Streamlined Service Delivery Design/current-ci

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This page attempts to describe the Wikimedia Foundation Continuous Integration system, as of early 2019. Originally written by Lars Wirzenius from the Release Engineering team.

The WMF runs a CI service for the Wikipedia community to automatically test any changes to the software running the various Wikipedias and supporting infrastructure. This page describes my understanding of how the system works, and is written up to document my understanding, so that others may see where I misunderstand and can correct me. Also, later on, perhaps this can serve as documentation for others.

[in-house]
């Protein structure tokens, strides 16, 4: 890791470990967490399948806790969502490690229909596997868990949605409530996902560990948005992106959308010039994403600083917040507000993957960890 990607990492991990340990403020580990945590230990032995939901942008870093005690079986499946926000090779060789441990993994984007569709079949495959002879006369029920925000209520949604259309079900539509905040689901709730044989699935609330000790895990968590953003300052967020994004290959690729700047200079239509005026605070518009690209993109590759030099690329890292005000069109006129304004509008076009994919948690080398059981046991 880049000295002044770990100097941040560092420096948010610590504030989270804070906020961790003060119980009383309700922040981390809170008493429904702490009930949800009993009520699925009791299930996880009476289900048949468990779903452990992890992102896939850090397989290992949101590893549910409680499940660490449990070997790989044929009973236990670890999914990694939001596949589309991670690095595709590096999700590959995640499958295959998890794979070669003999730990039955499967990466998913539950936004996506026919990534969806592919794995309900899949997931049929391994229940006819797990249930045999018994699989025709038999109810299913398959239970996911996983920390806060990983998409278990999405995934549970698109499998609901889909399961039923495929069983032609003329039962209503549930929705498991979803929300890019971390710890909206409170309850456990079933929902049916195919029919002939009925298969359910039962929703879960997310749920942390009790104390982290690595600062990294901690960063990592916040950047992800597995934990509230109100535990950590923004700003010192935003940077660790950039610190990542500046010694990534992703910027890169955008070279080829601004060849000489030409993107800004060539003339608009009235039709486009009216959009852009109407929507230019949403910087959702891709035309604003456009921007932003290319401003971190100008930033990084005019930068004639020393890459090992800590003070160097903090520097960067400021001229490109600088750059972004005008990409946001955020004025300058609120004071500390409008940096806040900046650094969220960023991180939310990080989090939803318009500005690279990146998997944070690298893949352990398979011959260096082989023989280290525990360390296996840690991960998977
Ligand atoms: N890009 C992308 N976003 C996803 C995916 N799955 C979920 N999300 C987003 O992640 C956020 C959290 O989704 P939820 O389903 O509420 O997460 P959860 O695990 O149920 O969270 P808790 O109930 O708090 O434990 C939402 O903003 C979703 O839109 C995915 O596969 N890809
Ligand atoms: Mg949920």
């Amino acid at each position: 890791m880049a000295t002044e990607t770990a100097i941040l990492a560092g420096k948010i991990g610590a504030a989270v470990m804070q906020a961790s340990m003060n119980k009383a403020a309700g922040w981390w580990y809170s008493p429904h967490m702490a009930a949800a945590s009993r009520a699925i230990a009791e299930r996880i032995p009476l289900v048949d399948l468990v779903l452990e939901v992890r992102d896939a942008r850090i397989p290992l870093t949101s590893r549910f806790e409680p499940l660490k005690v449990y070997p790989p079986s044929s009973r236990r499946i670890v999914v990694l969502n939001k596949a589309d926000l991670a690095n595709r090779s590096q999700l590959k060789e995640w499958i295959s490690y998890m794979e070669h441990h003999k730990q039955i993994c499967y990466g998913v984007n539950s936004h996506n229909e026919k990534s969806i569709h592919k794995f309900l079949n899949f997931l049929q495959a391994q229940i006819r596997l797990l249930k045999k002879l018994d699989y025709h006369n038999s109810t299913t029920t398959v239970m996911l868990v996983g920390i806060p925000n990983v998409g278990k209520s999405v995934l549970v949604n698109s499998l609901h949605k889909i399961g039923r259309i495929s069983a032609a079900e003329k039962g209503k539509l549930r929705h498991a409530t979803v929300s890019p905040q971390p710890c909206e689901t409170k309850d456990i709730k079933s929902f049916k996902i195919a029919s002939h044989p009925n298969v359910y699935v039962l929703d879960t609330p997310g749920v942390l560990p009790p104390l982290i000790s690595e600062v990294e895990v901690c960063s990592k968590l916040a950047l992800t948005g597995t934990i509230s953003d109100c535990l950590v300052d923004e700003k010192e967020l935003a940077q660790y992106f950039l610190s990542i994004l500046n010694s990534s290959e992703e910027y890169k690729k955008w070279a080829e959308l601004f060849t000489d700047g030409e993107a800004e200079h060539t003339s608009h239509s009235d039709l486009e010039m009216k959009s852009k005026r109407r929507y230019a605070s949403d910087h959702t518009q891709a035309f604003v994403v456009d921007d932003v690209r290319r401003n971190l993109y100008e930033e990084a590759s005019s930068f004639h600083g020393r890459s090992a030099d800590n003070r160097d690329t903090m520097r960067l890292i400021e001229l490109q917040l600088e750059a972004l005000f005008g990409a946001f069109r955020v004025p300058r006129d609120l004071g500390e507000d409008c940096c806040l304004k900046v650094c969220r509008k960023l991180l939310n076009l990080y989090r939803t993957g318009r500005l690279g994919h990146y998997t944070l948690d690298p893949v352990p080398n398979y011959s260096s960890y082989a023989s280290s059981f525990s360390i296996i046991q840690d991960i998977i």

CI components

The CI system has several main components:

  • Gerrit is the Git server, and implements the workflow to review code.
  • Zuul schedules builds and merges approved changes into the target branch.
  • Jenkins hold the definition of jobs to build and test software. It attaches to workers (known as slaves) running on WMCS.

Additionally, Phabricator is the ticketing system, but that does not directly affect CI.

The various components work together to enable community and WMF developers to improve the software and services running the various Wikipedia variants and other sites.

Gerrit - git and code review